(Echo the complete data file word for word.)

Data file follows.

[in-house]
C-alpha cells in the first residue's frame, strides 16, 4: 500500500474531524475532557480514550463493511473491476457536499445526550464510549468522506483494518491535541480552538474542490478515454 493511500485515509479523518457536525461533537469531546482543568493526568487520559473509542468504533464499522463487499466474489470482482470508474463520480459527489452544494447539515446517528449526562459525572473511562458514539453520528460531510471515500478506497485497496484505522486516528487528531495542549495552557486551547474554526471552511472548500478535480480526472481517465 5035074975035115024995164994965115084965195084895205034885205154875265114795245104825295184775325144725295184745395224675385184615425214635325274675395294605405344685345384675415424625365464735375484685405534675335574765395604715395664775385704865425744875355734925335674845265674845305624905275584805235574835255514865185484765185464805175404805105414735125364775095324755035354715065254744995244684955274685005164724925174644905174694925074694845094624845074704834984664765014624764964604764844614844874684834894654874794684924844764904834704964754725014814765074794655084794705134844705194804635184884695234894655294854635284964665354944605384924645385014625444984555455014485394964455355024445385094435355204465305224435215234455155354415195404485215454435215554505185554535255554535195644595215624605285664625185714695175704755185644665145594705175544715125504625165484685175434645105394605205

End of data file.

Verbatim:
[in-house]
C-alpha cells in the first residue's frame, strides 16, 4: 500500500474531524475532557480514550463493511473491476457536499445526550464510549468522506483494518491535541480552538474542490478515454 493511500485515509479523518457536525461533537469531546482543568493526568487520559473509542468504533464499522463487499466474489470482482470508474463520480459527489452544494447539515446517528449526562459525572473511562458514539453520528460531510471515500478506497485497496484505522486516528487528531495542549495552557486551547474554526471552511472548500478535480480526472481517465 5035074975035115024995164994965115084965195084895205034885205154875265114795245104825295184775325144725295184745395224675385184615425214635325274675395294605405344685345384675415424625365464735375484685405534675335574765395604715395664775385704865425744875355734925335674845265674845305624905275584805235574835255514865185484765185464805175404805105414735125364775095324755035354715065254744995244684955274685005164724925174644905174694925074694845094624845074704834984664765014624764964604764844614844874684834894654874794684924844764904834704964754725014814765074794655084794705134844705194804635184884695234894655294854635284964665354944605384924645385014625444984555455014485394964455355024445385094435355204465305224435215234455155354415195404485215454435215554505185554535255554535195644595215624605285664625185714695175704755185644665145594705175544715125504625165484685175434645105394605205